They figured it might be a defective light and began taking turns in an effort to fix it. The plane was put on autopilot while the first officer tried to see if he could get the light to work. That failing, he sent the maintenance manager, Donald Repo, to the avionics bay, a compartment under the cockpit where there was an optical device through which the landing gear could be directly observed. When he couldn't line it up, one of the pilots  tried to help, and in all the commotion, the autopilot yoke was bumped and  accidentally shut off!

The plane lost altitude and was never able to regain it.

They were moving at more than 220 miles per hour when it flew into the ground.

"I said to the girl across from me, 'man, those engines don't sound right,'" Raposa told Spirit Daily. "What it was, was the sound of the ground starting to come up closer, and no sooner had I said that than the plane banked to the left and those engines roared to full power" (the pilots trying to take it out of its dive).

It was too late. The left wingtip hit first, then the left engine and the left landing gear. "Of course, you know immediately that you're crashing," Beverly explains.

When the plane turned over, the floor beneath Raposa opened and she dropped through it with about 400 pounds of debris on top of her. But the chute had opened -- like a mantle -- and protected her. The last thing she remembered was looking up and seeing a waterfall of colors -- the jet fuel. When she came to, she was leaning on the side under the debris in the swamp. When later she saw pictures of her own feet under all the wreckage, she couldn't believe she had survived. And at the time, she didn't think she would, repeating the Act of Contrition three times, which brought her a feeling of peace.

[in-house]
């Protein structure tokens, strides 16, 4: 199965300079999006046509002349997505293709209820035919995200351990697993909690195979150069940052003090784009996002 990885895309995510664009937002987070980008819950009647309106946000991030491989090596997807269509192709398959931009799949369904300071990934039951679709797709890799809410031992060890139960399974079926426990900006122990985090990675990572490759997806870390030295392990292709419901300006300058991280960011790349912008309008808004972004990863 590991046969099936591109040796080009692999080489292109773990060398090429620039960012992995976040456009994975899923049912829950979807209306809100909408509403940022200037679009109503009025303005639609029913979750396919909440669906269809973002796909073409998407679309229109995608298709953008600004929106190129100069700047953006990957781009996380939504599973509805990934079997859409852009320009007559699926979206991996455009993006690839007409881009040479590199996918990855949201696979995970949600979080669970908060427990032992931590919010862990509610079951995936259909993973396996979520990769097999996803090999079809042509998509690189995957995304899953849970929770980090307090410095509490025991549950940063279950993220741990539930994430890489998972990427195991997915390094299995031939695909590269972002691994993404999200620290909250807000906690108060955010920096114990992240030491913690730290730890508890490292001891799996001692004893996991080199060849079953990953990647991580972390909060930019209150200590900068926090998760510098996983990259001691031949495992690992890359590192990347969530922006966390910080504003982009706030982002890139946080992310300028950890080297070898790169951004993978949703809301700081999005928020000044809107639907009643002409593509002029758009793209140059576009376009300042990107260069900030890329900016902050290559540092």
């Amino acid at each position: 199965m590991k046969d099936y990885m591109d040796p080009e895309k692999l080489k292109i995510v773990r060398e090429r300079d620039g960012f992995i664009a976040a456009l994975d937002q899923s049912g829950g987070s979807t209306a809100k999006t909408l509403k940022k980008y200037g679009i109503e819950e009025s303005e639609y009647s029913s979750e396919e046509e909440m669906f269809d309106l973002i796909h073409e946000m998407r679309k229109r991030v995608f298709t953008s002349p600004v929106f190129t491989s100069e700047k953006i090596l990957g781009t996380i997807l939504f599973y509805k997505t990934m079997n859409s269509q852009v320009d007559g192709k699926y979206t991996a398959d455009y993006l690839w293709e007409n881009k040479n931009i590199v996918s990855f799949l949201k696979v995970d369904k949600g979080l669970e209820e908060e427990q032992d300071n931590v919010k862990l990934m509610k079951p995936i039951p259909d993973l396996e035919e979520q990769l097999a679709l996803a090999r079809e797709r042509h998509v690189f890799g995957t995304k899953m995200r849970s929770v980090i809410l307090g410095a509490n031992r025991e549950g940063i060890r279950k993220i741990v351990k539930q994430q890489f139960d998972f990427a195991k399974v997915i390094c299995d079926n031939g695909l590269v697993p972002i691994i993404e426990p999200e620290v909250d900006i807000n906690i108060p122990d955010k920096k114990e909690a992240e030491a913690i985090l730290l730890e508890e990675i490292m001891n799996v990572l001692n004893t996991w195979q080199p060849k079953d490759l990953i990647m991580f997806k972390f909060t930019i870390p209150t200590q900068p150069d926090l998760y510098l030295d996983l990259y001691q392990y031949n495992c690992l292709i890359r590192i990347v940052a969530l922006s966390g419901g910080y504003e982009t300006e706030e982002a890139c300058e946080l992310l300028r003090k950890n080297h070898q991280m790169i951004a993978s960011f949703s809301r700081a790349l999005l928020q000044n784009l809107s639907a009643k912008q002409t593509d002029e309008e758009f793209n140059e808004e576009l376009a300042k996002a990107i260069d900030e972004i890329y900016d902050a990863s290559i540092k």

She prepared to die but then remembered that she had on the medal of Our Lady of Mount Carmel. "I thought, 'wait a minute, wait a minute! I have my medal on! She told me I was going to get out.'"

The chute inflated only to the beginning of her face, for reasons no one was later to figure out. But the fact that it didn't fully inflate prevented her from being smothered. Instead of killing her, it protected her. A rear galley had fallen on top of it!

Raposa finally got out and was cited for heroics in keeping the other survivors calm, singing Christmas carols as they awaited rescue in the cold watery saw grass.

It was a crash made all the more famous by a best-selling book detailing the strange spiritual aspects of Flight 401.

Beverly, who once had thought about becoming a Carmelite nun, but then strayed, became a devout Catholic after the brush with death and ended up taking two trips to Medjugorje, where she felt the "undeniable" presence of the Blessed Mother. One of the first things she read in a book about Medjugorje was Mary saying, "I want to wrap you in the mantle of my love." The reaction of Raposa (who is now a vice president for a financial marketing firm) was, "I knew it, I knew it, I knew it! The chute on the door that went over me, that was her mantle!"

"I honestly believe I did not die because of the promises of the First Fridays," she says. "I believed in those promises. You can go back on your word, but God never goes back on His. The girl across from me died, and the girl in front of her died,  and the girl in front of me was very severely hurt, and miraculously, that chute protected me. That's Our Lady."

There were 176 on board. 101 died. "Seventy-five of us made it," says Beverly. "I have the federal report, which said that crash was not survivable. None of us should have made it out. There 75 miracles that came out of the swamp that night."